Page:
Marshae Jones and how the Criminalization of Miscarriages Fits In With Abortion Laws
What is happening to Marshae Jones is yet another reminder that the pro-choice movement must move towards reproductive justice.
TW/CW: This essay discusses miscarriage, abortion, pregnancy loss, and gun violence.
Marshae Jones was taken into custody in Birmingham, Alabama on Wednesday after being indicted by a Jefferson County grand jury on manslaughter charges for the death of a fetus. Jones was five months pregnant when a physical altercation lead to her being shot in the stomach and resulted in the loss of her pregnancy last year. The shooter, Ebony Jemison, had all charges against her dismissed once the investigators of the shooting insisted that Jones was at fault because she allegedly instigated the fight.
Co-founder and Executive Director of UltraViolet, Shaunna Thomas, said in an official statement, “This is the toxic collision of the everyday racism, sexism, and violence experienced by Black women and the terrifying end point of the dangerous anti-choice laws spreading across the country, including in Alabama, that devalue, dehumanize and criminalize women. Instead of treating Marshae Jones with compassion after being shot and losing her pregnancy, Alabama has decided to further her trauma and the injustice she has already experienced by charging her, not the person who shot her, with a crime… This is part of a larger pattern of how our criminal justice system permits and furthers violence and abuse against Black women, and it is unacceptable.”
The Yellowhammer Fund, an organization which “provides funding for anyone seeking care at one of Alabama’s three abortion clinics and will help with other barriers to access,” is currently organizing to raise bail money and assist Jones with legal representation.
The case against Marshae Jones is, unfortunately, not anomalous or without precedent. In 2007, a Lowndes County grand jury indicted 16-year-old Rennie Gibbs for “depraved heart murder”—which Mississippi law defines as an act “eminently dangerous to others… regardless of human life”—after she prematurely delivered a stillborn. She was alleged to be at fault for the fetal death because she had used cocaine during the pregnancy. This Black woman, a teenager at the time of this trauma, was in danger of becoming the first person in Mississippi history to be indicted for the loss of their own pregnancy, but thankfully her charges were dismissed in 2014.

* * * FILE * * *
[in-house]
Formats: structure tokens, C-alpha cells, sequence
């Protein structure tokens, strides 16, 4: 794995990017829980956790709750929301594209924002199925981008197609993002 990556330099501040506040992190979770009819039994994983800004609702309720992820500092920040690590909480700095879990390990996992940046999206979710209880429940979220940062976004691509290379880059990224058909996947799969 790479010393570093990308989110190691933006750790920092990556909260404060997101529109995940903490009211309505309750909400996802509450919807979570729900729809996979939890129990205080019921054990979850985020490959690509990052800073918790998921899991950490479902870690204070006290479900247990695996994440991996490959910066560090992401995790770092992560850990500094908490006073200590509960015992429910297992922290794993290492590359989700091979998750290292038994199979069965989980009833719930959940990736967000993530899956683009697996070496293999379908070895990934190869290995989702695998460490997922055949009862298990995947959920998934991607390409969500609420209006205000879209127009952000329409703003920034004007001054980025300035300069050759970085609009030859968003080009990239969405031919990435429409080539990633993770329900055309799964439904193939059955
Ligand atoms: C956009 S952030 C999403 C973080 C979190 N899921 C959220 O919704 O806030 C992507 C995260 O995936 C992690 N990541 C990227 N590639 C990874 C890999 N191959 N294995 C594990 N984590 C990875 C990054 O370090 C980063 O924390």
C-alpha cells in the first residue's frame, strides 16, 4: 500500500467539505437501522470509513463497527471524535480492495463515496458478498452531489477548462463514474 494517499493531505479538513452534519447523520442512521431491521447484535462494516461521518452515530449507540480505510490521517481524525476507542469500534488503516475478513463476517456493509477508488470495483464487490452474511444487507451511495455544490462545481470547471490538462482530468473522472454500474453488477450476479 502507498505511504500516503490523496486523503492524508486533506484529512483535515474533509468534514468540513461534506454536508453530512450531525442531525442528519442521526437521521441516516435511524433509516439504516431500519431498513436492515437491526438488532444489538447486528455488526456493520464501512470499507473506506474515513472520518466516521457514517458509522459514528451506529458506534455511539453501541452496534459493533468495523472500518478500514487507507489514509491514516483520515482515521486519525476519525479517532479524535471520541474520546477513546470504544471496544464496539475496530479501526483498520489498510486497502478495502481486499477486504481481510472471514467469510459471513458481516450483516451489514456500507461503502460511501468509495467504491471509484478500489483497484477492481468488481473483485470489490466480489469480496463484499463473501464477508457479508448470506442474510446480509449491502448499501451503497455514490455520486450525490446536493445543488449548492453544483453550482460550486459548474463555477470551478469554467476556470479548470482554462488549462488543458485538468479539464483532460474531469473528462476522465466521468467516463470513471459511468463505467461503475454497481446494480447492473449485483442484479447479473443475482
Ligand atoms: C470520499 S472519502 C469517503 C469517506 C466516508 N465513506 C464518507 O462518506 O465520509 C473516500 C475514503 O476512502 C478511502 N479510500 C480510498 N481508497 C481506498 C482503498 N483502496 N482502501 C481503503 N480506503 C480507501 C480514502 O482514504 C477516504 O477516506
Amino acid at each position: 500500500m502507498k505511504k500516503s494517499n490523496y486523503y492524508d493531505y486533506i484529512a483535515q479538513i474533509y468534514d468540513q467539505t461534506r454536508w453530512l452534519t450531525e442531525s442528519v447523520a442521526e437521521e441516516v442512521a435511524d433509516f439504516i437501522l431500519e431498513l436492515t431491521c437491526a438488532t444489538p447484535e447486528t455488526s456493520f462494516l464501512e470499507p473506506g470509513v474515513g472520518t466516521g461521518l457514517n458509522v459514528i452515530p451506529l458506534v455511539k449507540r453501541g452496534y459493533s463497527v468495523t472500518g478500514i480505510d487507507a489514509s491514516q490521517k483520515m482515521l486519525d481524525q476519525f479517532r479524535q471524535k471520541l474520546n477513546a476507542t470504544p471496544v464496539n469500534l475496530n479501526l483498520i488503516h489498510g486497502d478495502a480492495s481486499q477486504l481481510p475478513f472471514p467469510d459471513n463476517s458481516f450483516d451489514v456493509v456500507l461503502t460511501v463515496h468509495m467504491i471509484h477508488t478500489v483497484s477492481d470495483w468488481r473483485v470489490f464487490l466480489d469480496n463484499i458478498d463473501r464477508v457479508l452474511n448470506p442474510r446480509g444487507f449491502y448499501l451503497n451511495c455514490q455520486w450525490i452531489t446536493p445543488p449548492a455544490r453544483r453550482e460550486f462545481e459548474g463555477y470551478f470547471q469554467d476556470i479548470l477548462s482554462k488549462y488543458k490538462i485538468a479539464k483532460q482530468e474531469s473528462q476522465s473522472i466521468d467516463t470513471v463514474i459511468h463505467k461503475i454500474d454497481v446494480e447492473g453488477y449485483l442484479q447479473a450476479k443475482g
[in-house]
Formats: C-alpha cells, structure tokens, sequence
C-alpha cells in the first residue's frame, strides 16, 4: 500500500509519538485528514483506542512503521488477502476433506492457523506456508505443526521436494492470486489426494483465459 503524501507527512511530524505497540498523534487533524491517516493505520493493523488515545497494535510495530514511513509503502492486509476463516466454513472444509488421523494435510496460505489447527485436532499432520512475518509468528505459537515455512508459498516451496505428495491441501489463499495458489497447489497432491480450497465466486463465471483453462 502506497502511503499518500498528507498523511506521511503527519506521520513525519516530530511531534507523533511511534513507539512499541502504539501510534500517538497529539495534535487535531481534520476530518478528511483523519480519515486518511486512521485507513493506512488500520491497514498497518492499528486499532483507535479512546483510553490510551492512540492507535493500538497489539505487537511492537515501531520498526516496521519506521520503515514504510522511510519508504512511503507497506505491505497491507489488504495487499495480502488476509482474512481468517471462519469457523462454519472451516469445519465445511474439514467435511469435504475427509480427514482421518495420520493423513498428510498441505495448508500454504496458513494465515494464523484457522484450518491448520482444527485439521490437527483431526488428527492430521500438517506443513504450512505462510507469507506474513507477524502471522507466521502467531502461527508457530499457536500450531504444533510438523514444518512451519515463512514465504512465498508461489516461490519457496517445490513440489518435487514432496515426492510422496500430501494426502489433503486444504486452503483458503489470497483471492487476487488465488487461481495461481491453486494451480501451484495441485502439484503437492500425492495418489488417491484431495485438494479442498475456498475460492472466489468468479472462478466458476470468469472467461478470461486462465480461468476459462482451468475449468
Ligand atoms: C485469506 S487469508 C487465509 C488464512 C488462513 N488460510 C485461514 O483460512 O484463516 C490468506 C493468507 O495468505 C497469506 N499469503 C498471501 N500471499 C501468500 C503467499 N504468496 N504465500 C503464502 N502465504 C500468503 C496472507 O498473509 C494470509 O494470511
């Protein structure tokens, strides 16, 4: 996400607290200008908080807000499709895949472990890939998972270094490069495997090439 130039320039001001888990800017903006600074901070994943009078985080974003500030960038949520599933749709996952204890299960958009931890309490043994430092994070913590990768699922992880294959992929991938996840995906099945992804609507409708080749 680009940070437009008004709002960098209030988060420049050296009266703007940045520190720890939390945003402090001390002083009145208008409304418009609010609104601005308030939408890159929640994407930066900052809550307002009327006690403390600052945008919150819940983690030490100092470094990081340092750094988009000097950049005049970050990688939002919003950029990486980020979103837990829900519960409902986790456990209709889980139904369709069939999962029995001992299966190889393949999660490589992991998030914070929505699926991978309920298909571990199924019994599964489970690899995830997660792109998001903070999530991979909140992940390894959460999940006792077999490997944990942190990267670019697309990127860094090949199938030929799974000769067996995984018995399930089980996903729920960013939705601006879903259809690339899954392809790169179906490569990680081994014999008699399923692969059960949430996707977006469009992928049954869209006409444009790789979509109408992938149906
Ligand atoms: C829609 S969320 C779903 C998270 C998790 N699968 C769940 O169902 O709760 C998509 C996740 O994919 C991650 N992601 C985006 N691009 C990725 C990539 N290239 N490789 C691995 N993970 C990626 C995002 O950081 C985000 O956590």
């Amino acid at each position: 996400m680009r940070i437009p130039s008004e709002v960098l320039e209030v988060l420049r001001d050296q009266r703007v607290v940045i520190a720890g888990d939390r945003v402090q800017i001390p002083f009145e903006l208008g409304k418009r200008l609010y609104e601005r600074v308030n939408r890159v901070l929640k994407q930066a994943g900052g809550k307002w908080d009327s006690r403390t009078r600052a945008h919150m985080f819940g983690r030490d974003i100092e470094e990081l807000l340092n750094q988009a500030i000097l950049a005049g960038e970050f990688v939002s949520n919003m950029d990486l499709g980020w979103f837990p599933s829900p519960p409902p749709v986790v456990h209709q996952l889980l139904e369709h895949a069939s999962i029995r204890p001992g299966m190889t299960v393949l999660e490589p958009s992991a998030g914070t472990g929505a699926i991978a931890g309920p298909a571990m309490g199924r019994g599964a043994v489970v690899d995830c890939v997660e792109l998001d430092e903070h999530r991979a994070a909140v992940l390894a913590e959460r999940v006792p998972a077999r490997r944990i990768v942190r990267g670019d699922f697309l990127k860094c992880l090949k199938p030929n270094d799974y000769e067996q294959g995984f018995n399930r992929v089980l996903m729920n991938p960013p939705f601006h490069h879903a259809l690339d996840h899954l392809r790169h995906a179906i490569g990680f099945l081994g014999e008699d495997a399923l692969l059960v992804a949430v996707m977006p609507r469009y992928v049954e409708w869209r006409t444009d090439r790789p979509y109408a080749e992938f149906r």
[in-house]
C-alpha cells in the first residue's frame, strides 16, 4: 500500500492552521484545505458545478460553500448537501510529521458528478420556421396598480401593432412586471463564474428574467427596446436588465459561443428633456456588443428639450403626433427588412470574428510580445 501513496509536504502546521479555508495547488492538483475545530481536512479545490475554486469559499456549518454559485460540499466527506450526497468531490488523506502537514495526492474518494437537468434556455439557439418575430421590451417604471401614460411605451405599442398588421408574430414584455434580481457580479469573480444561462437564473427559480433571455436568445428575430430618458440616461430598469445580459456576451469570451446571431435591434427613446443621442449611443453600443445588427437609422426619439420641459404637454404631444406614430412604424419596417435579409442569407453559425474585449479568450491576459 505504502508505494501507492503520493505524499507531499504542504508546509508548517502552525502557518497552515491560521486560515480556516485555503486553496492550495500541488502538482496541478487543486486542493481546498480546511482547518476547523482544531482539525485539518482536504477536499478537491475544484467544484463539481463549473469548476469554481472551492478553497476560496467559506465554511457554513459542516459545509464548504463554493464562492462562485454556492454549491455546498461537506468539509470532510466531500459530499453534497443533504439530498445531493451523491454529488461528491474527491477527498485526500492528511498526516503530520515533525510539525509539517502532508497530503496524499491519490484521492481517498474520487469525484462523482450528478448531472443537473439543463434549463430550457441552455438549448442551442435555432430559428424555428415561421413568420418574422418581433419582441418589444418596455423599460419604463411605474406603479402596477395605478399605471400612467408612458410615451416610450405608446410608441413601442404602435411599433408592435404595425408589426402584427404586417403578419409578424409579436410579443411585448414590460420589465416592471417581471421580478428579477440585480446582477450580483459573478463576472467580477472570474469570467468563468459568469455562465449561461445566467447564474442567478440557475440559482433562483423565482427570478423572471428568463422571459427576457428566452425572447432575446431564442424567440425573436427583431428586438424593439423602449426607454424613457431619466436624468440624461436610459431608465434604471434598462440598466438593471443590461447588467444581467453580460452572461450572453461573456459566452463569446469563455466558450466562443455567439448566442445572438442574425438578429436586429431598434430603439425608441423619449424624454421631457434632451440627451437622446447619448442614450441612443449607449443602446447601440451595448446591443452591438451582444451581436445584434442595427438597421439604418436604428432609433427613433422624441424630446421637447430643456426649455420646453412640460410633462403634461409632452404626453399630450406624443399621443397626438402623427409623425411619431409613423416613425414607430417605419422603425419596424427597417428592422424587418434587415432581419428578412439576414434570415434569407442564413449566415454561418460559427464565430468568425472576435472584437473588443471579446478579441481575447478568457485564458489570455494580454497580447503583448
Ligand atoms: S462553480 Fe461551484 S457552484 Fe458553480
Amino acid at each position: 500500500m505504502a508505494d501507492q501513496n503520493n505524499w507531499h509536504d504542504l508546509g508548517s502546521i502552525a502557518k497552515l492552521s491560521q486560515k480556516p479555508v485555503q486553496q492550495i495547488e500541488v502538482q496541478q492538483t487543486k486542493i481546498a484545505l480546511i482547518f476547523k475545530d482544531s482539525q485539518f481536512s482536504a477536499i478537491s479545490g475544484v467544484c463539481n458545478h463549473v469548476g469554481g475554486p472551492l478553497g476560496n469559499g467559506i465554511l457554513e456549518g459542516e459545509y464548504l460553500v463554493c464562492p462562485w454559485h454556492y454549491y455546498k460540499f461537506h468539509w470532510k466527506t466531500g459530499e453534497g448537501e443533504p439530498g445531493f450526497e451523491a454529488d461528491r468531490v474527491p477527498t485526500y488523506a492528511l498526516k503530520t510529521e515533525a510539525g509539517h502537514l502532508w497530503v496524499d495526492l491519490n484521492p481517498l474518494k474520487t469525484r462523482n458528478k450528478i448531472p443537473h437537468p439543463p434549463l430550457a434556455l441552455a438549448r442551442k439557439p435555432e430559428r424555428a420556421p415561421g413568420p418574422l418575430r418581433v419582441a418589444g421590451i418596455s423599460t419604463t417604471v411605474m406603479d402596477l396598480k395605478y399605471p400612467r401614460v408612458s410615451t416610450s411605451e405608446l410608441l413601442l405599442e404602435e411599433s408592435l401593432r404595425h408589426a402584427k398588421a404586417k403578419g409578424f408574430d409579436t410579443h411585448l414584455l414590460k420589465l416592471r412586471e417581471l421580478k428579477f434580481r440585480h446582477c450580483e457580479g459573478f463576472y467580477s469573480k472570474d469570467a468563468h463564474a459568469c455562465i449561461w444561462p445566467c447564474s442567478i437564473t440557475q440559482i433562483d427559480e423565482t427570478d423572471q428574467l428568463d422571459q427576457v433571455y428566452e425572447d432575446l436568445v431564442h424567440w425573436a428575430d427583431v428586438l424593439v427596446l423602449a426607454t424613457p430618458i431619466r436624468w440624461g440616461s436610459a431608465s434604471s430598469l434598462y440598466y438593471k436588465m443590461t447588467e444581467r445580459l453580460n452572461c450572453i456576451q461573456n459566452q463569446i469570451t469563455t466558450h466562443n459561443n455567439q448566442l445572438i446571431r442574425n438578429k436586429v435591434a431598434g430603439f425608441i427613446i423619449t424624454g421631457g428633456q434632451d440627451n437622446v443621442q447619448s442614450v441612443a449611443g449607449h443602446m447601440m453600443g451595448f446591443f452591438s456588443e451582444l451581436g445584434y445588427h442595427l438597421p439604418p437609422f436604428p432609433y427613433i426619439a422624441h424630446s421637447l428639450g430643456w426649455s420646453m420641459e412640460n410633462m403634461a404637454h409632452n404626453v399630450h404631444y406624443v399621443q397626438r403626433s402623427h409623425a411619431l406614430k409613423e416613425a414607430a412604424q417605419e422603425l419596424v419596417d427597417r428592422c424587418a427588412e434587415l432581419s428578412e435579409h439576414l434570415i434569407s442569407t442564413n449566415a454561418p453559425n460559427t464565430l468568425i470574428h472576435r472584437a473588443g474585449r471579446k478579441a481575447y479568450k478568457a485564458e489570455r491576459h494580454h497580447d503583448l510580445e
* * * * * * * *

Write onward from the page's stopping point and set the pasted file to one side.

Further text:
More recently, Latice Fisher, also a Black Mississippi woman, was indicted on a second-degree murder charge in 2018 and faces 20 to 40 years in prison. She went into labor and gave birth at home, but her baby was deceased by the time she arrived at the hospital. Laurie Bertram Roberts, the co-founder of the Mississippi Reproductive Freedom Fund (MRFF), told Rewire last year, “What’s happening to Mrs. Fisher and her family is the latest in a line of women of color having their pregnancies and specifically pregnancy loss criminalized. It’s a disturbing trend. Given what has been made public, I can see no crime here, only loss.”